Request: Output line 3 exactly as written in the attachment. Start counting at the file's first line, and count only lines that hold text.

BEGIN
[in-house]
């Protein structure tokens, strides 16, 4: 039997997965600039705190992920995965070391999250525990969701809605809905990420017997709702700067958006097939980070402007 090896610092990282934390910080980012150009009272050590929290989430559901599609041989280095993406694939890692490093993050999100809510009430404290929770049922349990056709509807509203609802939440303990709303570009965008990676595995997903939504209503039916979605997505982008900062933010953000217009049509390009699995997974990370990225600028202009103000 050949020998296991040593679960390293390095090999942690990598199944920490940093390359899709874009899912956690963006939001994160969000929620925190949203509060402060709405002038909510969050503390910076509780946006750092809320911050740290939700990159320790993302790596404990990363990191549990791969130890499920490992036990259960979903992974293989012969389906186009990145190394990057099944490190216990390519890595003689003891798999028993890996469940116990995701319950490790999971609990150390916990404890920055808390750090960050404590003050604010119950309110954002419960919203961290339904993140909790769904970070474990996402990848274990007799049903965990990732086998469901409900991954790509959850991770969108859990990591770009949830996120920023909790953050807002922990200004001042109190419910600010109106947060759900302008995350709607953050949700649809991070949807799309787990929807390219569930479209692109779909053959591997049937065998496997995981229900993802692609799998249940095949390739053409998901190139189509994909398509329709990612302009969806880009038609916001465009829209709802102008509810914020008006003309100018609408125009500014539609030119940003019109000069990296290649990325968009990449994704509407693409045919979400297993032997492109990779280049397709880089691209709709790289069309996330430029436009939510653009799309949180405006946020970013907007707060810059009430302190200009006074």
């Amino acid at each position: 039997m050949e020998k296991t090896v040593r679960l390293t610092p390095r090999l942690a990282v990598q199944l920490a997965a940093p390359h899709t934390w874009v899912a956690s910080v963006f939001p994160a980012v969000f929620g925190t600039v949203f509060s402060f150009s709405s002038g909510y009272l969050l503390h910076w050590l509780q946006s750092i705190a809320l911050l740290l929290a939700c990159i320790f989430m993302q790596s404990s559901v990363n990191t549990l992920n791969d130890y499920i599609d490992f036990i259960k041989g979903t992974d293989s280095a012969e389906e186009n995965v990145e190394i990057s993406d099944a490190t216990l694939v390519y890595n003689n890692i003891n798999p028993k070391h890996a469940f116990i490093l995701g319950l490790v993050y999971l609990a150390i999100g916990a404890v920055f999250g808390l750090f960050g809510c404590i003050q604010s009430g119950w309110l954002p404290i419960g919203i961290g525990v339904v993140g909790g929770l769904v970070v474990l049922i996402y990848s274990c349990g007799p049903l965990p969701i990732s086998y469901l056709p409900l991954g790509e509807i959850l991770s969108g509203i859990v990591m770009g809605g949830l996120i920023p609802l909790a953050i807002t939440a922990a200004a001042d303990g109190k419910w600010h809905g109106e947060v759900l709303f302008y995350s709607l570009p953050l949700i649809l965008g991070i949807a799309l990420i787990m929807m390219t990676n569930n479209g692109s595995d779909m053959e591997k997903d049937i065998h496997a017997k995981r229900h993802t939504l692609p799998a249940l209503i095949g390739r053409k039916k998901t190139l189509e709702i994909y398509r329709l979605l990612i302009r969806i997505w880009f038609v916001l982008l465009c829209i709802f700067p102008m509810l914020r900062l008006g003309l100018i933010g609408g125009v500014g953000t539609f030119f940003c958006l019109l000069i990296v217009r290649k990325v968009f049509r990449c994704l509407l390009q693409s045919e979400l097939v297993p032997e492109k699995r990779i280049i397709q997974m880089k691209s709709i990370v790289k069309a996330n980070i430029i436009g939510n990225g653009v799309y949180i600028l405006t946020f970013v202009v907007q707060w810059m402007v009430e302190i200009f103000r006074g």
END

């Amino acid at each position: 039997m050949e020998k296991t090896v040593r679960l390293t610092p390095r090999l942690a990282v990598q199944l920490a997965a940093p390359h899709t934390w874009v899912a956690s910080v963006f939001p994160a980012v969000f929620g925190t600039v949203f509060s402060f150009s709405s002038g909510y009272l969050l503390h910076w050590l509780q946006s750092i705190a809320l911050l740290l929290a939700c990159i320790f989430m993302q790596s404990s559901v990363n990191t549990l992920n791969d130890y499920i599609d490992f036990i259960k041989g979903t992974d293989s280095a012969e389906e186009n995965v990145e190394i990057s993406d099944a490190t216990l694939v390519y890595n003689n890692i003891n798999p028993k070391h890996a469940f116990i490093l995701g319950l490790v993050y999971l609990a150390i999100g916990a404890v920055f999250g808390l750090f960050g809510c404590i003050q604010s009430g119950w309110l954002p404290i419960g919203i961290g525990v339904v993140g909790g929770l769904v970070v474990l049922i996402y990848s274990c349990g007799p049903l965990p969701i990732s086998y469901l056709p409900l991954g790509e509807i959850l991770s969108g509203i859990v990591m770009g809605g949830l996120i920023p609802l909790a953050i807002t939440a922990a200004a001042d303990g109190k419910w600010h809905g109106e947060v759900l709303f302008y995350s709607l570009p953050l949700i649809l965008g991070i949807a799309l990420i787990m929807m390219t990676n569930n479209g692109s595995d779909m053959e591997k997903d049937i065998h496997a017997k995981r229900h993802t939504l692609p799998a249940l209503i095949g390739r053409k039916k998901t190139l189509e709702i994909y398509r329709l979605l990612i302009r969806i997505w880009f038609v916001l982008l465009c829209i709802f700067p102008m509810l914020r900062l008006g003309l100018i933010g609408g125009v500014g953000t539609f030119f940003c958006l019109l000069i990296v217009r290649k990325v968009f049509r990449c994704l509407l390009q693409s045919e979400l097939v297993p032997e492109k699995r990779i280049i397709q997974m880089k691209s709709i990370v790289k069309a996330n980070i430029i436009g939510n990225g653009v799309y949180i600028l405006t946020f970013v202009v907007q707060w810059m402007v009430e302190i200009f103000r006074g």